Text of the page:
Iran is getting ready to follow China's moves and try to reduce air pollution by bringing in more alterantive powertrain vehicles. As Iran's largest automaker, Iran Khodro Company (IKCO) will contribute to that goal by introducing the Runna plug-in hybrid car.

Iran Khodro Powertrain Co. (IPCO) has finished designing and developing parts and components for the Runna hybrid for IKCO. IKCO will field-test the car in Tehran this summer as part of the "National hybrid car project" sponsored by the Industrial Development and Renovation Organiztion of Iran.

IKCO thinks the Runna will be ideal for crowded, polluted cities like Tehran. It has a small, "made in Iran" combustion engine that comes in three- and four-cylinder variants. The Runna will be powered by a type of hybrid system that combines a conventional internal combustion engine with an electric propulsion system. The electric motor can move the car between 70 and 80 kilometers (about 43 to 50 miles) on a single charge and help the Runna reach a top speed of 120 kilometers per hour (about 75 miles per hour). IKCO thinks the hybrid Runna powertrain could be ideal for urban traffic and might even be applicable to Iran's public transportation system, according to the FARS News Agency.


I'm reporting this comment as:

Reported comments and users are reviewed by Autoblog staff 24 hours a day, seven days a week to determine whether they violate Community Guideline. Accounts are penalized for Community Guidelines violations and serious or repeated violations can lead to account termination.


    • 1 Second Ago
  • 6 Comments
      Spec
      • 1 Day Ago
      Iran's big move has been to go heavily into natural gas vehicles. They have a lot of natural gas and the more vehicles they switch to natural gas, the more oil they can export . . . if the can get past the sanctions.
        EZEE2
        • 1 Day Ago
        @Spec
        And not bad range if they can actually do it. The Iranians love to fluff their capabilities, but it would be nice to see if they could get that range.
      DaveMart
      • 1 Day Ago
      That sounds like my first car, although that was a slightly different model, the 'BarelyARunna'.
      Actionable Mango
      • 1 Day Ago
      You guys need to run spell check. alterantive Organiztion
      Naturenut99
      • 1 Day Ago
      It's a little more than "hybridization" when they say... "electric motor can move the car between 70 and 80 kilometers (about 43 to 50 miles) on a single charge..." That's a PHEV or EREV depending on exact design.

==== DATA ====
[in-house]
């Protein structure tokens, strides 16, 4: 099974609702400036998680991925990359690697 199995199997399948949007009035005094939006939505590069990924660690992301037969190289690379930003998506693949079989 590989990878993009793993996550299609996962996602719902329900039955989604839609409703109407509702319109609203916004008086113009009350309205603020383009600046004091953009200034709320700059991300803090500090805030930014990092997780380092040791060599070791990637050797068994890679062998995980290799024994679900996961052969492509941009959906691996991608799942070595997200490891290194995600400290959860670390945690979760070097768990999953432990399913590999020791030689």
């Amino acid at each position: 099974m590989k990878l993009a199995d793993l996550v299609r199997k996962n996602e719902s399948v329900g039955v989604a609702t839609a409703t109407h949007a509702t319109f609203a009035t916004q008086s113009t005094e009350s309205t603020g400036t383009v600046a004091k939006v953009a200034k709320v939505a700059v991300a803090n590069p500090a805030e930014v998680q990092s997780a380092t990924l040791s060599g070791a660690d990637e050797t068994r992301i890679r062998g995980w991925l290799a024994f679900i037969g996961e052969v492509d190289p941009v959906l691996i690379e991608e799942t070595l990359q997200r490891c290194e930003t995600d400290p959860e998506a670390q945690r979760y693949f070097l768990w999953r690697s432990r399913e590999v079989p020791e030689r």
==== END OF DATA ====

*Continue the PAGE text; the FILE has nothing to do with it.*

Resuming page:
BraveLil'Toaster
      • 1 Day Ago
      "Iran is getting ready to follow China's moves and try to reduce air pollution by bringing in more alterantive powertrain vehicles." What I know of Iran's nationalized oil industry says this is a pretty little lie. They have *other* problems to deal with when it comes to burning gas, and pollution isn't really one of them. Number one is the fact that because their oil industry is nationalized, and the price of distilled gasoline on sale at home is *way* below market value, no one wants to sell gas there. And nobody is going to invest money in repairing or upgrading current refineries to keep gas flowing. So as a result, there's a wee shortage of domestically made gasoline. That means there's an actual shortage, or they have to import it, in spite of the fact that they're exporting oil. Number two is the other side of that same coin. If you can buy gas at $0.37 a litre and sell it at $1.00 a litre on the other side of the border, there's a bit of money to be made in a single tanker truck full of gas. Oh, and they might just end up importing it all over again. Coincidentally, privatizing the oil industry (or otherwise raising the price of gas) is likely to, at best, get you un-elected in short order. There's already plenty of reason for the people to be pissed at the government there, and quadrupling the price of a tank of gas overnight would be like, uh, throwing gas on the fire. Number three is the fact that Iran, like many oil-producing states, uses oil to generate electricity. The more they burn at home, the less they export. If you've ever wondered why Iran wants to build nuclear power plants, this is the big reason why. The possibility of building nuclear weapons is, if anything, secondary to this. So in the end, in spite of how Iran exports oil by the boatload, it's all about energy security to them. Especially when they're forced to say "Okay, *fine*, we *won't* build nuclear power plants".